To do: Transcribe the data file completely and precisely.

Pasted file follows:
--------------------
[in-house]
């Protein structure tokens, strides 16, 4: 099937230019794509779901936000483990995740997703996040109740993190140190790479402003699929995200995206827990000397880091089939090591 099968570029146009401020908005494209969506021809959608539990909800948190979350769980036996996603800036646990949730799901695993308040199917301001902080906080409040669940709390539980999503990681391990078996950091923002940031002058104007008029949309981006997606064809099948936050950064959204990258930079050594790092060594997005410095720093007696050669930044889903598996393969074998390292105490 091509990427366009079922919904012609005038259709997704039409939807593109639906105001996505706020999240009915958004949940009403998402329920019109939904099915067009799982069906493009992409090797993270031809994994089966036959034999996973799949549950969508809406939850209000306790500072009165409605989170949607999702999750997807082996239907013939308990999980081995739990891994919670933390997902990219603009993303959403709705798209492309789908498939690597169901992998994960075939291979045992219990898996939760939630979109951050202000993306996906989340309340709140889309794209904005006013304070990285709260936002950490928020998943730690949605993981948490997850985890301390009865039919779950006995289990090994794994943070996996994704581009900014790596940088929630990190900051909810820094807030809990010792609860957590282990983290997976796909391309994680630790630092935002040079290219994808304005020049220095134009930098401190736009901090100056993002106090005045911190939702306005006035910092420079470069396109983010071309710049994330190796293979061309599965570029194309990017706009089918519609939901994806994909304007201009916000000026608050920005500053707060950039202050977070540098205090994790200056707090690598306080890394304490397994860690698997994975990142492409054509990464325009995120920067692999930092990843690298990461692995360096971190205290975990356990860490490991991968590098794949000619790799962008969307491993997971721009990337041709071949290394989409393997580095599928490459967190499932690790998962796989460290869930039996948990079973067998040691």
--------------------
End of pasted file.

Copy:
[in-house]
């Protein structure tokens, strides 16, 4: 099937230019794509779901936000483990995740997703996040109740993190140190790479402003699929995200995206827990000397880091089939090591 099968570029146009401020908005494209969506021809959608539990909800948190979350769980036996996603800036646990949730799901695993308040199917301001902080906080409040669940709390539980999503990681391990078996950091923002940031002058104007008029949309981006997606064809099948936050950064959204990258930079050594790092060594997005410095720093007696050669930044889903598996393969074998390292105490 091509990427366009079922919904012609005038259709997704039409939807593109639906105001996505706020999240009915958004949940009403998402329920019109939904099915067009799982069906493009992409090797993270031809994994089966036959034999996973799949549950969508809406939850209000306790500072009165409605989170949607999702999750997807082996239907013939308990999980081995739990891994919670933390997902990219603009993303959403709705798209492309789908498939690597169901992998994960075939291979045992219990898996939760939630979109951050202000993306996906989340309340709140889309794209904005006013304070990285709260936002950490928020998943730690949605993981948490997850985890301390009865039919779950006995289990090994794994943070996996994704581009900014790596940088929630990190900051909810820094807030809990010792609860957590282990983290997976796909391309994680630790630092935002040079290219994808304005020049220095134009930098401190736009901090100056993002106090005045911190939702306005006035910092420079470069396109983010071309710049994330190796293979061309599965570029194309990017706009089918519609939901994806994909304007201009916000000026608050920005500053707060950039202050977070540098205090994790200056707090690598306080890394304490397994860690698997994975990142492409054509990464325009995120920067692999930092990843690298990461692995360096971190205290975990356990860490490991991968590098794949000619790799962008969307491993997971721009990337041709071949290394989409393997580095599928490459967190499932690790998962796989460290869930039996948990079973067998040691």